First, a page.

And here’s another pic of the mix — blended coconut water, sugar, coconut flakes and a small amount of coconut milk:
- 1/2 oz Strawberry-Rhubarb simple syrup
- 2 oz gin
- 1/2 oz lemon juice
- Soda water to finish
- Strawberries for garnish
Chill a Collins glass. Shake all ingredients except the soda over ice and strain into the Collins glass over fresh ice, top with soda water and garnish with strawberries.
When I woke up this morning, I had the itch to make beer cocktails tonight — so I reduced some IPAs and made simple syrup.
I’ll be making drinks with these simple syrups tonight only at Forte.
The first one I made was, of course, Southern Tier.
I also had a bottle of Sierra Nevada’s new single hop IPA — the Idaho 7 varietal.
According to Sierra Nevada, this newly developed hop has a fruit-forward nose. Expect complex fruity aromas of orange and apricot with hints of black tea-like character and a pleasant fresh herbal bouquet.
Sierra Nevada kicks is doing a whole series of IPAs this year, all exploring different hopping methods: single hop, fresh hop, wet hop and wild hop.
Want to make your own beer simple syrup?
Every Thursday I check out the local farmers market for fresh fruit and other ingredients.
For the syrup I followed this recipe from the site Geeks With Drinks.
That recipe linked above is for a blueberry simple syrup, which I used as the base for my syrup — modifying it to include raspberries and blackberries.
•2 cups mixed berries (blueberries, raspberries & blackberries)
•2 cups sugar
•2 tablespoons vodka (optional, but it will last longer with it)
•Bring sugar and water to a boil in a saucepan over medium heat.
•Once it begins to boil reduce heat and add the berries. I let simmer for about 20 to 30 minutes. When I made a ginger simple syrup, I let that simmer for about 45 minutes. The recipe on Geeks With drinks only called for about 15 minutes for the blueberries, but I was more than pleased with my results.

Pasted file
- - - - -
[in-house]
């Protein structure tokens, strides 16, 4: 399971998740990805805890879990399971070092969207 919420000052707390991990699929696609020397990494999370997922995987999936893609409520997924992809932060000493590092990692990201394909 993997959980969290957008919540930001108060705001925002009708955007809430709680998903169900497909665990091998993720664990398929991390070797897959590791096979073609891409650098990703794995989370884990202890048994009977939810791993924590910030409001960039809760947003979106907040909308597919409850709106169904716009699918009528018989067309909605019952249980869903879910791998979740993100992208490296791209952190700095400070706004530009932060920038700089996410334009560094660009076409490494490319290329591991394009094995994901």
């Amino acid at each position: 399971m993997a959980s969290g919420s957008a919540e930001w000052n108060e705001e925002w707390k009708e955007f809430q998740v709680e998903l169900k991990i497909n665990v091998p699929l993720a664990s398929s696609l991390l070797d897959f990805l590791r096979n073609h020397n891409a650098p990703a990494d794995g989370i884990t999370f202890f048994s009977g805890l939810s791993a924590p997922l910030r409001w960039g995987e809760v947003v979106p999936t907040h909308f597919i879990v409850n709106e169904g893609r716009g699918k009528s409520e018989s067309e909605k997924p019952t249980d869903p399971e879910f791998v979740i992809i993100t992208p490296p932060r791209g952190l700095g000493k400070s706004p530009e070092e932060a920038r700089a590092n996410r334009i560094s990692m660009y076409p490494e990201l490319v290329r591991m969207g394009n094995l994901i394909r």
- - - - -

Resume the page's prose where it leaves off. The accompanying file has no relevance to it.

•Finally, pour the water and berries through a strainer or colander lined with cheesecloth. And if you’d like, add a tablespoon or two of vodka to the liquid (it’ll extend the life of the syrup, allowing you to save it for a while). Read more about that here.
I used two cups of everything because that’s how many berries I had leftover after making shrubs. You can easily make this recipe with only one cup of berries, water and sugar, just similarly keeping the ingredients all in equal parts. Also, I used a nice cane sugar in place of regular sugar.
It’s the perfect time of the year to be making simple syrups and if you want some more ideas, Liquor.com just posted an article with some tasty syrup recipes.
•1 oz vodka
•1 oz whipped vodka
•1 oz mixed berry simple syrup
•Splash heavy mixing cream
•Whipped cream for garnish
This drink is fairly straightforward. I took the two vodkas and the simple syrup and shook them over ice with the heavy cream. I made sure to shake it extremely well, as I wanted to water down the mixture as well as make it as frothy as possible. Then I strained the drink over new ice in a rocks glass and topped it with whipped cream.